The Chinese exchange rate for the yuan fell over 1% overnight even as Peoples’ Bank of China (PBOC) officials tried to stem the decline with verbal and monetary support.
The central bank, which had described the devaluation as a one-off step to make the yuan more responsive to market forces, sought to reassure financial markets on Wednesday that it was not embarking on a steady depreciation.
Kit Juckes, of Societe Generale, said that he expected the Chinese economy to continue slowing, such that, “albeit at a more measured pace and with less fanfare than this week, we’ll see more yuan weakness in the weeks and months ahead”.
The improved mechanism takes into consideration the closing rate of the interbank forex market on the previous day, as well as supply and demand in the market, and price movement of major currencies.
The yuan is still only allowed to fluctuate up or down two per cent on either side of the reference rate.
Analysts said the PBOC’s steadying of the yuan had calmed the markets.
The dollar ticked up slightly on Friday after China’s central bank appeared to have stopped guiding the yuan lower for now, easing concerns that a weaker Chinese currency could derail plans by the US Federal Reserve to raise interest rates. “The central bank has the power to maintain the stability of the renminbi and to ensure that it remains at a reasonable and balanced level”, Zhang Xiaohui, assistant governor of the PBoC. told the press. A continued depreciation could have exacerbated these movements.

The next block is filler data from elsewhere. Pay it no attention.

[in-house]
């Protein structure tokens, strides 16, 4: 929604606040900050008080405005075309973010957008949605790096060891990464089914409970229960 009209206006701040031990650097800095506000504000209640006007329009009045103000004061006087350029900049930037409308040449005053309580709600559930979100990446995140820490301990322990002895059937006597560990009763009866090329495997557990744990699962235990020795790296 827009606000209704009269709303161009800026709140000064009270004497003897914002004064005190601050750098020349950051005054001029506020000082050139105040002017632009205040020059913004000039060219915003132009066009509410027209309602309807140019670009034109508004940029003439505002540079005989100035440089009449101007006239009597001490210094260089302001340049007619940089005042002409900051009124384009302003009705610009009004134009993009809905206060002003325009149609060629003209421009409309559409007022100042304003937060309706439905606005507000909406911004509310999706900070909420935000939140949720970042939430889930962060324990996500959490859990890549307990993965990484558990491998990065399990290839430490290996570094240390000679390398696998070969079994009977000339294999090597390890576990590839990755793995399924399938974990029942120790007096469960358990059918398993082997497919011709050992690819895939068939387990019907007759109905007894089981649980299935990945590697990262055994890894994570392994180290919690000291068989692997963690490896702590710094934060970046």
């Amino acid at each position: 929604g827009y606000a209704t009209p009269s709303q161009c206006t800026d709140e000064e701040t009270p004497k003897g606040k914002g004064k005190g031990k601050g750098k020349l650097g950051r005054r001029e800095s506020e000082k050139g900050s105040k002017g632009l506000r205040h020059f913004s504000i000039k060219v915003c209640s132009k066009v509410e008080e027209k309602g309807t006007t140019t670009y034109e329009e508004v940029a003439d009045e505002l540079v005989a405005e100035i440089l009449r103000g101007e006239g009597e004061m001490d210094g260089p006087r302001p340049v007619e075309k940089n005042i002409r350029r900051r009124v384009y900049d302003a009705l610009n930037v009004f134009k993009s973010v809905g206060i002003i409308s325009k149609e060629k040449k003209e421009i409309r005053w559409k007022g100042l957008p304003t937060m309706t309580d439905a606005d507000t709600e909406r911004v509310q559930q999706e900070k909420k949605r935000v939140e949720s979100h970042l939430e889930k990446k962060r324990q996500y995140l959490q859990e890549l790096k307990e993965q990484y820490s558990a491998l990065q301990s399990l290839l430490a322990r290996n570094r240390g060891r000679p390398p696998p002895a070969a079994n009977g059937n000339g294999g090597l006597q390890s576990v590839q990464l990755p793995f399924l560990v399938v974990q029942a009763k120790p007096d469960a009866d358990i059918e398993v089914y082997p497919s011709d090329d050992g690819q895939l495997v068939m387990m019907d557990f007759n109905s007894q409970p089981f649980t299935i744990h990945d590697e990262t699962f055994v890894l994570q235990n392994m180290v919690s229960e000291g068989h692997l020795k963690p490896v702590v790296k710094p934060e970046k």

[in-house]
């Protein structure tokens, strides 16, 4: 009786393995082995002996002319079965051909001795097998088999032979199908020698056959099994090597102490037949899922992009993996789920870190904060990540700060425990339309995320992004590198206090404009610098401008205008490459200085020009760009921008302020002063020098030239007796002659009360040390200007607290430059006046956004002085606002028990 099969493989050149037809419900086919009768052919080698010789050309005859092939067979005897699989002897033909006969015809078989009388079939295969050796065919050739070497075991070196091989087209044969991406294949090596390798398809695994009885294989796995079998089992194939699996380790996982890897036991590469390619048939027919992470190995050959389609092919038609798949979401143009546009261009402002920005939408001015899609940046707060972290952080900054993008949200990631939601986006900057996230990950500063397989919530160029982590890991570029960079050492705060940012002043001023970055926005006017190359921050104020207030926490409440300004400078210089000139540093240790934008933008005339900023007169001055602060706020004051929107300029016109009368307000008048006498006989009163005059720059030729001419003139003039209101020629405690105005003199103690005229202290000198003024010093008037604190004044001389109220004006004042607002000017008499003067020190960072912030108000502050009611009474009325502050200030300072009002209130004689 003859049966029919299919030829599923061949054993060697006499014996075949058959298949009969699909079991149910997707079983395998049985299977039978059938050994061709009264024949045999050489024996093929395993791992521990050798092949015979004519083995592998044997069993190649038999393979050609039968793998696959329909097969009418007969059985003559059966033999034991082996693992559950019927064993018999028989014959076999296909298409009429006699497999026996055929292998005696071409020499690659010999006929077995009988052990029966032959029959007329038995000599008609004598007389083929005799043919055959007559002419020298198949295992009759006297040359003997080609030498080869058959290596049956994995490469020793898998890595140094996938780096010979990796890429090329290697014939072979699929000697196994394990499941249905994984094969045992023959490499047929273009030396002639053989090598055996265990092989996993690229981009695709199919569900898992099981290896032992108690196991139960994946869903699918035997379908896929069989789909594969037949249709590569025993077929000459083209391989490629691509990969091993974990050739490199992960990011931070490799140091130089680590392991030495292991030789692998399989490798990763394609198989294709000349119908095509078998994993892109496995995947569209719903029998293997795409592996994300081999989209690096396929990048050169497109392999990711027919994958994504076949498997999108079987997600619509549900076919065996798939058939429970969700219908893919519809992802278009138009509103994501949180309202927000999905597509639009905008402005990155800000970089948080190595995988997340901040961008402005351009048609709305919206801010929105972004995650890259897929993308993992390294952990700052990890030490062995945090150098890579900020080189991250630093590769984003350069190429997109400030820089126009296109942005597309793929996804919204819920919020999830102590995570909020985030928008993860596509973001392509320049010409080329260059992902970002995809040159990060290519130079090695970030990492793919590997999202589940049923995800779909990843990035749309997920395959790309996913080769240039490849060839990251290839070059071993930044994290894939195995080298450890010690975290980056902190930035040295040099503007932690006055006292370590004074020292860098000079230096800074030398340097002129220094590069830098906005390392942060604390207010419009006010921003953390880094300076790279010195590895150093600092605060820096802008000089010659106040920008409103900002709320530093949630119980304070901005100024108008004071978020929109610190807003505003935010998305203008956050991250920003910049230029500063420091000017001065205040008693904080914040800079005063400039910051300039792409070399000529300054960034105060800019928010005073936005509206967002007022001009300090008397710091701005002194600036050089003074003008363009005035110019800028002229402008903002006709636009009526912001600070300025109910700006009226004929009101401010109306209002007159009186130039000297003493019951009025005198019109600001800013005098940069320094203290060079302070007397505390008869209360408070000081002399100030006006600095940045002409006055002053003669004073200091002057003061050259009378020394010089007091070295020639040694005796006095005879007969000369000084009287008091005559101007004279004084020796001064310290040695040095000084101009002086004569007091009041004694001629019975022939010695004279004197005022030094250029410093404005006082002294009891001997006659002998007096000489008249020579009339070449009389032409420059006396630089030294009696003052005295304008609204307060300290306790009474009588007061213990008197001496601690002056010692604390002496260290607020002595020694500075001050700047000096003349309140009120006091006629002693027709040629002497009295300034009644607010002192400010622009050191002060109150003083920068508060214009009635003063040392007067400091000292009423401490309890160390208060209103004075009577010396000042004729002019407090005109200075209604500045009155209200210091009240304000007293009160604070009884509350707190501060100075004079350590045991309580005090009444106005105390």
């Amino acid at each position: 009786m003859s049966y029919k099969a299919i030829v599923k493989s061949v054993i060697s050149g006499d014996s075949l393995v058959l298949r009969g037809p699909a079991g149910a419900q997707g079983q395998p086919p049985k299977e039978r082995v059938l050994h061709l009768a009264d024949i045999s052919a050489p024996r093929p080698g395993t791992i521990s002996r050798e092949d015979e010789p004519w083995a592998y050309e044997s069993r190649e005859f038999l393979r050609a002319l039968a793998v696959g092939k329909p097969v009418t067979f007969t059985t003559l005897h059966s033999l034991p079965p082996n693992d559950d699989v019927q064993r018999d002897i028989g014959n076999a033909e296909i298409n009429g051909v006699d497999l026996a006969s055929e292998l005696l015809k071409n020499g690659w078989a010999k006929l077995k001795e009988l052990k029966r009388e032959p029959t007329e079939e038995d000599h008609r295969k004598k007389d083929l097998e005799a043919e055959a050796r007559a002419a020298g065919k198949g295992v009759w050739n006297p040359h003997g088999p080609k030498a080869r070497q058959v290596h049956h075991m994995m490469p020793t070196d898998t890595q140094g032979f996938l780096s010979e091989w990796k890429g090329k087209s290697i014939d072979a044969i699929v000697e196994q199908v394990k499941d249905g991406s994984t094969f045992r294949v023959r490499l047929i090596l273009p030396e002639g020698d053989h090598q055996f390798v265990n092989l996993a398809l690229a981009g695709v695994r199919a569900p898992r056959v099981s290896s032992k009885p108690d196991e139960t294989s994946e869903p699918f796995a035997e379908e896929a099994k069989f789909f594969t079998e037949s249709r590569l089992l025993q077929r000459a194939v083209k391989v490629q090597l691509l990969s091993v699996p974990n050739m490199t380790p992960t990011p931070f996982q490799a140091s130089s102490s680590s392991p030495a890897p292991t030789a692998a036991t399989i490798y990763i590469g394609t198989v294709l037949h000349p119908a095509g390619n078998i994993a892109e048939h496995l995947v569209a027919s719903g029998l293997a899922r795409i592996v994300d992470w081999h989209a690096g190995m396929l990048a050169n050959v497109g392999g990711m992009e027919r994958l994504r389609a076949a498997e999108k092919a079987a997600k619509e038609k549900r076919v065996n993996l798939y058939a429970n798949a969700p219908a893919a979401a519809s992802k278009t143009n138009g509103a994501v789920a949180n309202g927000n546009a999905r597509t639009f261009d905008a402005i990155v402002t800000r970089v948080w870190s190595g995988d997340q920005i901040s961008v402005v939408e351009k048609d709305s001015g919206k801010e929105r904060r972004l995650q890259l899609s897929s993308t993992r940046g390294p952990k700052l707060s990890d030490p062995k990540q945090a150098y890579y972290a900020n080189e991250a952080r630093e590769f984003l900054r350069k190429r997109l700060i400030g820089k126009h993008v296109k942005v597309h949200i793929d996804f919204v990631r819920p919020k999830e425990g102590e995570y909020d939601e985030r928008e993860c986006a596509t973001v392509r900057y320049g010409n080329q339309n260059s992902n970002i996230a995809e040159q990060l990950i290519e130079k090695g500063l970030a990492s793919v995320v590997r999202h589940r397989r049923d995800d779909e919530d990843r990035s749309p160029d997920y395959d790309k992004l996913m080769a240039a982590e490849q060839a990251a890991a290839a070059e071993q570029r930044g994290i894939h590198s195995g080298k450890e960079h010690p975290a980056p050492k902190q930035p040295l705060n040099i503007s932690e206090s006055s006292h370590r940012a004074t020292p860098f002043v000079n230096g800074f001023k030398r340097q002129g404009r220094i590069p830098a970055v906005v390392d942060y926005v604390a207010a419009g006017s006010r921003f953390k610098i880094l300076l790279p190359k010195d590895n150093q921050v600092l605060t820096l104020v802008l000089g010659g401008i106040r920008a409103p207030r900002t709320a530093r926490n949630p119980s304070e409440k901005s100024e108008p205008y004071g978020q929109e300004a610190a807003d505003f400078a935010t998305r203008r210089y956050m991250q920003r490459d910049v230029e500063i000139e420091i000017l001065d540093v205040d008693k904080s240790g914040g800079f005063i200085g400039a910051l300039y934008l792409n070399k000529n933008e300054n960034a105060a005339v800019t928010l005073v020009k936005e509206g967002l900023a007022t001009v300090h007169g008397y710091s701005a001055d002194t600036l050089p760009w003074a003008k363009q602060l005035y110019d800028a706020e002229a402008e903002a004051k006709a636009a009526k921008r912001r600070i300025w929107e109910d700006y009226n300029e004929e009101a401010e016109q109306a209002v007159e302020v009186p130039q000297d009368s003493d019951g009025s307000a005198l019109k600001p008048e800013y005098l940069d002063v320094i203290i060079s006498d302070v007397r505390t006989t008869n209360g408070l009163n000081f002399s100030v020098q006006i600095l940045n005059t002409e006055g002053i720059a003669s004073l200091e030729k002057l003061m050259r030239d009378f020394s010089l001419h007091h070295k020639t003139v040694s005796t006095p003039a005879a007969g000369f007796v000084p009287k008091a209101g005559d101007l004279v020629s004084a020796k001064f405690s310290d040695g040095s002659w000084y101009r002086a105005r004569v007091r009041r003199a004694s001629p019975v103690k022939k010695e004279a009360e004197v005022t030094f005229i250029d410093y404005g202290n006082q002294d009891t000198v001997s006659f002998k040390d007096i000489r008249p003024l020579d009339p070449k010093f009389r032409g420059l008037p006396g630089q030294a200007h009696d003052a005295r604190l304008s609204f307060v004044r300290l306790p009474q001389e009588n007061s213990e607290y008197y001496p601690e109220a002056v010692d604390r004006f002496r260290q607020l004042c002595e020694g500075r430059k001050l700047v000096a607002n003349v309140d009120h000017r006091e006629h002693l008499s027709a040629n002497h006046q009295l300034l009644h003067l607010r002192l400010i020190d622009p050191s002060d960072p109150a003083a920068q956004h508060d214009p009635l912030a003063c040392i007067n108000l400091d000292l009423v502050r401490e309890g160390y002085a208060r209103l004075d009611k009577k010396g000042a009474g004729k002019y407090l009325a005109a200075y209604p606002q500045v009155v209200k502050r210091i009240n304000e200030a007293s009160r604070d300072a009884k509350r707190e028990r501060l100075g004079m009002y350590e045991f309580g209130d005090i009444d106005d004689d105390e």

The Chinese central bank’s “opaque communications policy may well have led to panic over-selling earlier in the week”, Angus Nicholson of IG markets said in a commentary. The currency fared worse in offshore trade, touching 6.57.
The PBOC said that the recent decline of the yuan has released “accumulated” depreciation pressure of around 3 percent.
The central bank on Thursday set the yuan’s daily reference point just over 1 percent lower from the previous day, at about 6.40 per dollar.
Yi added the value of Yuan is determined by the market. “The sudden move on the part of China to devalue its currency yuan will have an adverse impact on India’s exports of textiles and clothing, which are facing already sluggish growth due to recessionary conditions in global markets”, Texprocil chairman R K Dalmia said in a statement here. It fell again on Wednesday, sparking market fears that Beijing was intent on a much deeper devaluation which could destabilise the global economy.